Experts weigh in: 5 security deposit questions answered

Experts weigh in: 5 security deposit questions answered

With rents on the rise, some renters might be having a tougher time saving up for security deposits on top of initial rent and move-in costs. But reducing security deposits exposes property owners to additional risk.

Here’s what to keep in mind if you’re asked for flexibility on a deposit.

How large a security deposit can a property owner charge?

Security deposit laws vary by state, and cities can have their own rules, so it’s important to check regulations in your local area. Some states have no limits, while others may limit deposits to one to two months’ rent.

Ann O’Connell, legal editor and attorney at Nolo, which has resources on security deposit laws, recommends property owners charge the largest security deposit the law or market conditions allow to reduce their risk if left with damage, or unpaid rent or fees at the end of a lease.

If a property owner wants to reduce the up-front amount collected, they could consider dropping the last month's rent requirement, because security deposits can be used to cover unpaid rent, O'Connell says.

What if a renter asks for alternatives like installments or deferred payments?

Renters have options in some areas, such as Washington, Atlanta and Cincinnati. Depending on state or local regulations, property owners might be required to allow renters to pay deposits in installments, or using rental security insurance. These requirements vary based on factors including the number of units the owner has and the size of the deposit.  

There are risks to accepting installments or deferred payments.

“If a renter lives in the rental for two months, trashes it and breaks the lease by moving out … you could end up in a situation where not only does the tenant default and walk away, they never pay the deposit they agreed to,” O’Connell says.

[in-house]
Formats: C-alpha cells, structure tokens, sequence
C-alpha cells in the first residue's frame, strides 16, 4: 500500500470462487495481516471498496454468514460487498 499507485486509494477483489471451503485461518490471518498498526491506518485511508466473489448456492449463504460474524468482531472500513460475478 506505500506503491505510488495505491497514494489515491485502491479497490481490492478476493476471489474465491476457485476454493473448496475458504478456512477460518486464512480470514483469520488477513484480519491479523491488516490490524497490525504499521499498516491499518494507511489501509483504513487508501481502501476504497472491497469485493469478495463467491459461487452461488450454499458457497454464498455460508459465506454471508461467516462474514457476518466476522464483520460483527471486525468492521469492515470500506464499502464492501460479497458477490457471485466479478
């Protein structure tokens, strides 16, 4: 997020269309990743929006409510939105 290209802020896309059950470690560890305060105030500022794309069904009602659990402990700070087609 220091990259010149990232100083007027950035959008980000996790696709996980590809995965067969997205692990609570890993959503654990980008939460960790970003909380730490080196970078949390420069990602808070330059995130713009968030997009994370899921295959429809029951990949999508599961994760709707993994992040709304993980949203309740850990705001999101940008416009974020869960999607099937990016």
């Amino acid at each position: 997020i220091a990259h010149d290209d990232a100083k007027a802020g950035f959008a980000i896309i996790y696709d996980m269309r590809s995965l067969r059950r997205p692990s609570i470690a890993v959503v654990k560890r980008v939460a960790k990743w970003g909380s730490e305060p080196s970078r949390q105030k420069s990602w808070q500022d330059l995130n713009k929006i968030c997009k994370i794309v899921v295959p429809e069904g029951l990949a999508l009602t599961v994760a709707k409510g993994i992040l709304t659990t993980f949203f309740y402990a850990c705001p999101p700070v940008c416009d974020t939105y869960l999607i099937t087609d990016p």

She advises documenting any agreement to defer payments, accept installments or reduce the deposit amount in writing and ensuring the deposit will be paid in full relatively quickly.

Should I offer security deposit alternatives?

The details of how alternatives to traditional security deposits differ among different providers. Some function like surety bonds, where renters pay a nonrefundable monthly fee to the provider instead of an upfront payment. If they cause damage or leave with unpaid rent, the company pays the property owner's claim up to the maximum amount covered, then seeks repayment from the renter. Others might charge a monthly fee to place a hold on a renter's credit card or bank account, so they can be charged if needed.

Alternatives can be a good option for people who would struggle to afford a lump sum security deposit — and property owners renting to them — but they can also carry risks, says Eric Dunn, director of litigation at the National Housing Law Project.  

Nonrefundable payments mean renters can end up paying more than they would with a traditional security deposit. Some products are also marketed as security deposit insurance, which means renters may wrongly assume they are covered for any damage, Dunn says. It’s also unclear whether some state consumer protection laws governing security deposits, like requirements to let renters know what damage they’re being charged for, apply to these products, he says.  

O’Connell says property owners need to do their homework before partnering with a security deposit alternative provider to ensure the company is reputable and that they understand how claims will be handled.

“Is it going to tie them up in red tape? Is there a higher standard to pay out for damage?” she says.

Should I let renters apply their security deposit to last month’s rent?

“It’s a big no-no,” O’Connell says. “Even if the tenant is fantastic, you don’t know what could happen when they’re moving out.”

Give renters a list documenting what’s expected at move-out and do the final walk-through with the renter to avoid surprises and disputes over deposits, O’Connell says. Both property owners and residents should also document the unit’s condition at move-in and move-out. “With smartphones, there’s no reason not to take pictures of everything,” she says.

What about deferring part of the security deposit to pet or cleaning fees?

Be cautious about charging nonrefundable fees labeled for a specific purpose, like a cleaning fee or pet fee. If actual cleaning or pet damage costs exceed the fee, the property owner might not be able to use the security deposit to cover the extra cost because they charged a fee for that purpose, O’Connell says. Sticking to a broader security deposit provides more flexibility, she says. 

By Lauren Zumbach from Story by J.P. Morgan 

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